He swallowed. Then took one step. And one more. Until the forest closed around him. He held his breath as he looked about, clenching the box in his hand tight. The trees were dark and looming shapes, leaning towards him, shedding leaves like tears of blood and murmuring through the wind--what was he doing here? For a moment his mind went blank. Then, a little further in between the trees, came his answer: blue fluttering light.
As he moved towards it, his feet sank down into the soft earth beneath the dead leaves covering the ground. It stung in the scratches he'd gotten on the soles of his feet, and his hand throbbed as ever, the familiar feeling strangely soothing in this place of shifting shadows. The leaves crunched, his breathing was heavy, and the butterfly must have heard his approach; it set off again, a blue light amidst the dapples of sunlight, further in.
He moved faster now; the butterfly fled faster. The trees clustered closer around him, as if to block his way, grasped for him with claw-like branches, sliced his skin as he jerked free, turning, turning--where was the butterfly? There, a little further in, blue light. He started towards it, but a root caught his foot, and then down he tumbled, into shallow water--a stream he hadn't noticed.
Dazed, he splashed about, spitting out something mouldy tasting that appeared to be autumn leaves floating on the surface. He squinted in the sunlight flowing down and shimmering off the water, making it a blinding pool of gold and slowly swirling red spots. There was silence but for the trickling of the stream. There were scents on the air, which might have been there all along though he hadn't noticed; wet earth and mouldering leaves. Forest. He breathed in deeply. And then he began to wonder; the water wasn't cold. The air was, but the water wasn't--it was nothing but warm and smooth against the skin, yet strangely tingled all over as he floated around like yet another leaf, gazing up into the blue sky. Blue. There was something he had forgotten.
He scrambled to the bank, shot to his feet.
It was nowhere to be seen. He circled for some time, and then suddenly it occurred to him that the box too was lost. He lashed out at the nearest tree. How had he even for a second imagined he could handle anything? Miss Tripidipidi had been a fool to trust him. And he had been a fool to let her. And there was nothing else to do, now, than go home and wait for her to return, to pity him even more.
The breeze was cold, and Arthur shivered. There was nothing left of the warm feeling from the stream; his drenched clothes felt icy against his skin, chilly drops trickled from his wet hair down his neck. Slosh, slosh, slosh went his steps, muddy feet, like a forest creature's, threading heavily on the piece of road, now, that ended just outside the forest. Tree roots broke through the fragmented asphalt. It looked like a fjord with ice adrift. How the cracks had cut his feet when he'd run across them, and he stepped very carefully, now. Though his feet weren't sore. He frowned. How could that be?
He halted and lifted one foot, letting it rest against his other leg. Swaying, he tried to keep his balance while brushing away the dirt and the leaves and the torn pieces of socks stuck between his toes, and smooth skin was revealed. Not a scratch, not even calloused skin. He'd been sure he had that. Not that it mattered. He shrugged and released his foot, resumed his trudging.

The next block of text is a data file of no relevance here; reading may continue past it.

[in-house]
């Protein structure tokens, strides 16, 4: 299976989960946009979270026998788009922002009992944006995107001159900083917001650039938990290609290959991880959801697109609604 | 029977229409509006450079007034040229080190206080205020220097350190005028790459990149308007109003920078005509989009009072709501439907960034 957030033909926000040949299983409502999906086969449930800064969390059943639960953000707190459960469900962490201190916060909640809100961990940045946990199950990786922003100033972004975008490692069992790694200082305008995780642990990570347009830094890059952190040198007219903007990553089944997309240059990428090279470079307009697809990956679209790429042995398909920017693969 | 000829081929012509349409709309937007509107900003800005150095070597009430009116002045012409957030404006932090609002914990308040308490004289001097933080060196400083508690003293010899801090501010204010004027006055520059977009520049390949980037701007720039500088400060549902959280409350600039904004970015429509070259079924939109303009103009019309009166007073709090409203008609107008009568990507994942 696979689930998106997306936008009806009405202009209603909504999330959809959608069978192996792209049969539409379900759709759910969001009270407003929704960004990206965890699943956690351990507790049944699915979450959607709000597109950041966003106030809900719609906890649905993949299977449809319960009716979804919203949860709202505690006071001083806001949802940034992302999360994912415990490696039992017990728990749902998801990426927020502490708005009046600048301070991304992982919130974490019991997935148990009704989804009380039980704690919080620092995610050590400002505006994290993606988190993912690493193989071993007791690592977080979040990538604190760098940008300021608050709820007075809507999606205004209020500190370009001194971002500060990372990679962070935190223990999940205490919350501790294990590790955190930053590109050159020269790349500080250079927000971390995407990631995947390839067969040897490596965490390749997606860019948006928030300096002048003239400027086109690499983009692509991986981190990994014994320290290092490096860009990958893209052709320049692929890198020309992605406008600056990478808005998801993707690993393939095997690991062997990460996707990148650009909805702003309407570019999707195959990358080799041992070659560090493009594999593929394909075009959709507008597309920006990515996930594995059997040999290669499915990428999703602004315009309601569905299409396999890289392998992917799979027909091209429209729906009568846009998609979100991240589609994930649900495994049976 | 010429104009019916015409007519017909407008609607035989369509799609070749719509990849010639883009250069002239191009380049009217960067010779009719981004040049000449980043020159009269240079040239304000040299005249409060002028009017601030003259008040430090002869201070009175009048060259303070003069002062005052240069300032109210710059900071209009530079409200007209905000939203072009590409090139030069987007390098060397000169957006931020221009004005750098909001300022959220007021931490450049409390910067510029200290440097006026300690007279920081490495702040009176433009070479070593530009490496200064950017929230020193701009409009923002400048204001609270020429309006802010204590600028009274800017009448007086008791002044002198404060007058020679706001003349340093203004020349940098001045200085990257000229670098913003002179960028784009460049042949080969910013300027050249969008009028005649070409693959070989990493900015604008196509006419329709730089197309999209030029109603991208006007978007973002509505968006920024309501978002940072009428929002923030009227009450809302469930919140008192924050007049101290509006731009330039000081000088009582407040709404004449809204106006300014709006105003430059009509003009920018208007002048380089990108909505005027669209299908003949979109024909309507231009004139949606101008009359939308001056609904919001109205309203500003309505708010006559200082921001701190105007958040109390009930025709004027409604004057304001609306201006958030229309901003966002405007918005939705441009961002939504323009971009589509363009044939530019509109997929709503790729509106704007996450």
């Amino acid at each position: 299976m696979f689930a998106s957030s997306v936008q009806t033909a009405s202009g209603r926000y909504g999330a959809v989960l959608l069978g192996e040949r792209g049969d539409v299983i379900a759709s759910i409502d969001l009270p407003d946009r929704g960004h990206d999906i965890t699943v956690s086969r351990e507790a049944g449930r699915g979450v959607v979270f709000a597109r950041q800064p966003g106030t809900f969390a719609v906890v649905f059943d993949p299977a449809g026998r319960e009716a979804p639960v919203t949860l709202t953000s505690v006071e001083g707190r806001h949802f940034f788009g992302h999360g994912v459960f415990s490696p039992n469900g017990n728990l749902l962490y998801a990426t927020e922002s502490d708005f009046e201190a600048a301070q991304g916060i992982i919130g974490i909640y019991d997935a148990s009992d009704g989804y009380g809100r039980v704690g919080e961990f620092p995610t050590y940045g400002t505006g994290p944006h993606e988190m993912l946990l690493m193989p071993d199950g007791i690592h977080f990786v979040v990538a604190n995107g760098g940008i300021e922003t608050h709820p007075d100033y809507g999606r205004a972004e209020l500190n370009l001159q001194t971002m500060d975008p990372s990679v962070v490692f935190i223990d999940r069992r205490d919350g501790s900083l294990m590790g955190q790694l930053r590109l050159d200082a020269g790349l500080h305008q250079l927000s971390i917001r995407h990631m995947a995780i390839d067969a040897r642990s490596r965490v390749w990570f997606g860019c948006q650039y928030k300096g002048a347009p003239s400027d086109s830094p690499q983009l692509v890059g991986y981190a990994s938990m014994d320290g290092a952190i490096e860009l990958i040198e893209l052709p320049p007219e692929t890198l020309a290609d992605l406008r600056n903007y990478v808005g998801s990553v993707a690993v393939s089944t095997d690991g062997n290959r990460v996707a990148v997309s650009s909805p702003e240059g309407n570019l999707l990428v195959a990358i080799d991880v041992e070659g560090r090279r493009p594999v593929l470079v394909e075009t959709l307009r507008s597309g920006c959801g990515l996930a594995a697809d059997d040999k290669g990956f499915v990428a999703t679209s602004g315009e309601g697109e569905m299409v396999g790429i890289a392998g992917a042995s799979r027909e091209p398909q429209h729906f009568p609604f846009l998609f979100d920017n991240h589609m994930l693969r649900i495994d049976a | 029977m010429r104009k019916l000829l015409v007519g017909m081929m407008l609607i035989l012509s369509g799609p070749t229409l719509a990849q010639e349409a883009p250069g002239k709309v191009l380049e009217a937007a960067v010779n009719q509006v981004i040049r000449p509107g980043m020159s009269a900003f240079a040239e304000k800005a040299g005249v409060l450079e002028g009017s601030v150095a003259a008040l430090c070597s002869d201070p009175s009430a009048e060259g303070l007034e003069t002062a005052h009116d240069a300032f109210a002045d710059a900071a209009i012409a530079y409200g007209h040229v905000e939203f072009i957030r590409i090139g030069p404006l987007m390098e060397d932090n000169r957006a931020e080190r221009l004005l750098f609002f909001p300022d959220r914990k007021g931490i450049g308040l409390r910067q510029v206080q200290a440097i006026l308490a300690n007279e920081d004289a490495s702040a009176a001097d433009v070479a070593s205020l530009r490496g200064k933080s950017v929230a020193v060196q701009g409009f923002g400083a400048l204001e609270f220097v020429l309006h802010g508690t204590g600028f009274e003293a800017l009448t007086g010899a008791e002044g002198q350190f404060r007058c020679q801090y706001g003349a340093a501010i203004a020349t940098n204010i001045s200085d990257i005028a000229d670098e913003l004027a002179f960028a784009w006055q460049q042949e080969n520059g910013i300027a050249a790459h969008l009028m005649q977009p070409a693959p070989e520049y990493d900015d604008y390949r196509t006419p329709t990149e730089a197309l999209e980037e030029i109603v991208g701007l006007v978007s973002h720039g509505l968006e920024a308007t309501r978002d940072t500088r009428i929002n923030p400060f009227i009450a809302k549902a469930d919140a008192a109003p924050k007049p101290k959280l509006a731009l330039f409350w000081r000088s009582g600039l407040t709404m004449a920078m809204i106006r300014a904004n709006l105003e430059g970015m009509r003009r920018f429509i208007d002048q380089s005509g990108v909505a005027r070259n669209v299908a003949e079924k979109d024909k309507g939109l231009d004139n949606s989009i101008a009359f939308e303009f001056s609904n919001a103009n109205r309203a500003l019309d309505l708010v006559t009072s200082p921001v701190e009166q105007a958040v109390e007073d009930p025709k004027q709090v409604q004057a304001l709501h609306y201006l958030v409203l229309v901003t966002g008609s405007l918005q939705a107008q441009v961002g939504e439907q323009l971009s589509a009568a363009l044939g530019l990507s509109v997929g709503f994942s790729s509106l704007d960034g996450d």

It was strange, though. And then he remembered a nasty, thorny branch clawing at his shoulder, and he let his hand skim across his shirt, which was torn all right. But underneath it: nothing but smooth skin, unscathed.
He breathed in, stretched his length. He felt...good.
Autumn leaves flurried past him. The sound of a distant car. The shrill cry of some bird. Then silence. This feeling grew inside him, that the whole world was holding its breath, and so he did too, though he didn't know why. Until he was standing at the front door; the finger he absently had extended to press Mrs Johnson's doorbell was on his right hand. And able to move quite easily.
His old boss hadn't said much when Arthur came to ask if he could get his job back. His eyes had widened slightly at the sight of the completely recovered hand, and he had mumbled something about modern medicine getting more and more incredible. Arthur could start again Monday.
Why did he feel so empty then? Arthur thought as he made his way back home, walking through the forest. This was life beginning anew. And the silence would fill. Though not by Miss Tripidipidi; the home-made sign at her doorbell had gone.
She would not be returning.
A gust of wind set the trees along the path swaying, their naked shapes like gnarled fingers grasping for the lead grey sky. And the breeze carried a certain bite that told of snow to come. Soon. Arthur shivered and then halted; those broken branches, wasn't that where he had entered the forest when he had stumbled on the stream? Perhaps he could find it again and recover the box. And perhaps she would come back if he did.
He searched for a while, but the underbrush was dense, and he could find no stream nor hear any trickling of water through the gaining wind. Clouds like boulders gathered; he would have to return another day. Just as he was about to leave, he froze, his heart beating faster; he had glimpsed something auburn out of the corner of his eye, up in the dull brown tangle of branches, like a squirrel darting about. But now, looking straight at the spot, he could see only dead wood.
Perhaps it had just been the last of the autumn leaves dropping.